A court has blocked the Texas abortion ban but clinics are proceeding with caution

Clinics are juggling whether to resume full abortion services.
Clinics are juggling whether to resume full abortion services.
Image: Reuters/Ilana Panich-Linsman
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A federal judge has suspended a Texas law prohibiting abortion after six weeks, but not all clinics are resuming normal services just yet.

In an order issued yesterday evening (Oct. 6), US District judge Robert Pitman wrote that the law, which took effect Sept. 1, unlawfully prevented women “from exercising control over their lives in ways that are protected by the Constitution.” The anti-abortion legislation puts enforcement in the hands of private citizens, giving anyone the power to sue physicians performing the procedure past six weeks, as well as those assisting them, for $10,000 in damages.

The state of Texas quickly appealed Pitman’s decision, and the Fifth Circuit Court of Appeals—which previously paused proceedings on another lawsuit brought by providers—could soon render it moot. This puts abortion clinics in a limbo period as they wait to see whether the appeals court will allow the law to go into effect once again.

Clinics stop abortions in response to Texas law

The anti-abortion movement has for years sought to enact laws limiting access by criminalizing the procedure at a certain point in pregnancy or imposing targeted regulations with an eye toward shutting down clinics. But this new legal strategy presents a unique set of challenges for abortion clinics that do not comply with the six-week ban, as they could be sued by anyone in the country and face significant financial penalties.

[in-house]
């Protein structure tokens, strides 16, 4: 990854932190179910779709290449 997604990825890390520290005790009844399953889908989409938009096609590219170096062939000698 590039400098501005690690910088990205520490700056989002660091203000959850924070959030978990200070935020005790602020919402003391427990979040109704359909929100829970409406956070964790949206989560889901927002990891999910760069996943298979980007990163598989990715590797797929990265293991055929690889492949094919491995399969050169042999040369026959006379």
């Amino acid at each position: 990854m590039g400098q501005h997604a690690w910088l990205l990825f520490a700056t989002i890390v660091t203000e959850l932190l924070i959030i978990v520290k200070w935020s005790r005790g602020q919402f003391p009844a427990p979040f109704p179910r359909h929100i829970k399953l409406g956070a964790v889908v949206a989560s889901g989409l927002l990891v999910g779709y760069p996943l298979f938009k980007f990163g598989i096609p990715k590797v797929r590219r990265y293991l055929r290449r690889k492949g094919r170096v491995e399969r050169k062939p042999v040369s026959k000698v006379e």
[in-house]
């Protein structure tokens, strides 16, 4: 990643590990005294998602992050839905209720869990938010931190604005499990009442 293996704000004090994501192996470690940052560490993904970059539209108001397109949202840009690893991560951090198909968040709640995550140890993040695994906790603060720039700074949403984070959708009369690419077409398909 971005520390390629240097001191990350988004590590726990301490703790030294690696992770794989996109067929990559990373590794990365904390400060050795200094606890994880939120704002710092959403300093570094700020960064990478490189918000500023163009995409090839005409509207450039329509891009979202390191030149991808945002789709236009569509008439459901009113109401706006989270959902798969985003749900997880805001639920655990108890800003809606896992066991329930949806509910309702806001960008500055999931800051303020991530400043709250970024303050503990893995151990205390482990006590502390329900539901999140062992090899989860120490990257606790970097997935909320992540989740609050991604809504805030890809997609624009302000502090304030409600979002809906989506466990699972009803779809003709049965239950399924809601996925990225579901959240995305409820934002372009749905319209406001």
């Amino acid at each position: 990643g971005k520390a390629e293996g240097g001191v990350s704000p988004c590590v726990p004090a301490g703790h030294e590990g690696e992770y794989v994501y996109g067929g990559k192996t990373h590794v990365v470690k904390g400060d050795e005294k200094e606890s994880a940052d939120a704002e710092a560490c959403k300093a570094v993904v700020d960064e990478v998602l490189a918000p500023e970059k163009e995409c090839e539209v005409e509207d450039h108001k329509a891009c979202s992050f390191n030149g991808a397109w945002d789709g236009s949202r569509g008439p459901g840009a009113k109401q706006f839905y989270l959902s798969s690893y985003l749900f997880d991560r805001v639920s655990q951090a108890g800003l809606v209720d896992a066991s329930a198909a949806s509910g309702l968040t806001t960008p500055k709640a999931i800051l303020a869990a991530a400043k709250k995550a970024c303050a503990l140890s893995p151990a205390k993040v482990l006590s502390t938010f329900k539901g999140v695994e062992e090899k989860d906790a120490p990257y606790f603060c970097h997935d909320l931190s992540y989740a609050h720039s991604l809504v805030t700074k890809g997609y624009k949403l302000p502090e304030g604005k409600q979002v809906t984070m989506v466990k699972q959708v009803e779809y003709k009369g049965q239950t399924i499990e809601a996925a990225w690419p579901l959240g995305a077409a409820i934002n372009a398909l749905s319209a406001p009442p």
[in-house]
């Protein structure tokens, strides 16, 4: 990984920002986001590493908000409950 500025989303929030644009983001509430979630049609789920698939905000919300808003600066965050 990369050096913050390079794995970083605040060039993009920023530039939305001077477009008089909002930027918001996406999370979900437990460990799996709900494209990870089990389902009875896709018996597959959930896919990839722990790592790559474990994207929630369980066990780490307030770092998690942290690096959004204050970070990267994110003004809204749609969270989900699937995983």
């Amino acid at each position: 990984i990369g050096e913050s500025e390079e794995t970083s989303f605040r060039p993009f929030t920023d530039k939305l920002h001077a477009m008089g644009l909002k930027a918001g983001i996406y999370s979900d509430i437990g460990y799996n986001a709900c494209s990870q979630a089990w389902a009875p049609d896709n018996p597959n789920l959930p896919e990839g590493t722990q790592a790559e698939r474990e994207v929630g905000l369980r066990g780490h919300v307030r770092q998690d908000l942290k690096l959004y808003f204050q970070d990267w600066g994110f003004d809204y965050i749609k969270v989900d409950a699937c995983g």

In the weeks after the law took effect, three health centers operated by Planned Parenthood of South Texas stopped offering abortions altogether, even if they fell within the six-week period. Other clinics continued to offer the procedure but made clear on their websites that they could not perform an abortion beyond six weeks into the pregnancy even though many women do not know they’re pregnant at this point.

This is exactly what anti-abortion activists wanted to see happen, says Lucinda Finley, a law professor specializing in reproductive rights at the University of Buffalo. What’s more, she says with most abortions no longer being performed, there’s been “no incentive” for anti-abortion activists to actually sue providers who might be in violation of the law. As it stands, two lawsuits have been filed against Dr. Alan Braid, a San Antonio doctor who publicly stated in the Washington Post he was defying the six-week ban.

What providers risk by resuming services

While the Texas abortion ban is not currently enforceable, Joyce Alene, a University of Alabama Law School professor, noted the law has a provision that allows people to sue over abortions that take place even while the ban is enjoined.

This means providers could still be legally liable for abortions they perform even while the law is suspended.

Planned Parenthood said in a statement they want to resume services “as soon as possible,” but have not said when that might be. Amy Hagstrom Miller, CEO of Whole Woman’s Health, said in a press call today they had reopened their schedule for women to receive abortions after six weeks, but that the retroactive legal clause in the law was still a concern for some physicians in their network. There are just 15 abortion clinics remaining in the state, compared to 41 in 2008.

“My sense is that most clinics in Texas will wait a bit to see what happens with the appeals process, because the Fifth Circuit is notoriously very, very conservative on abortion,” says Finley. If the court of appeals sides with the state of Texas on this decision, as it did the last one, clinics could soon be back at square one.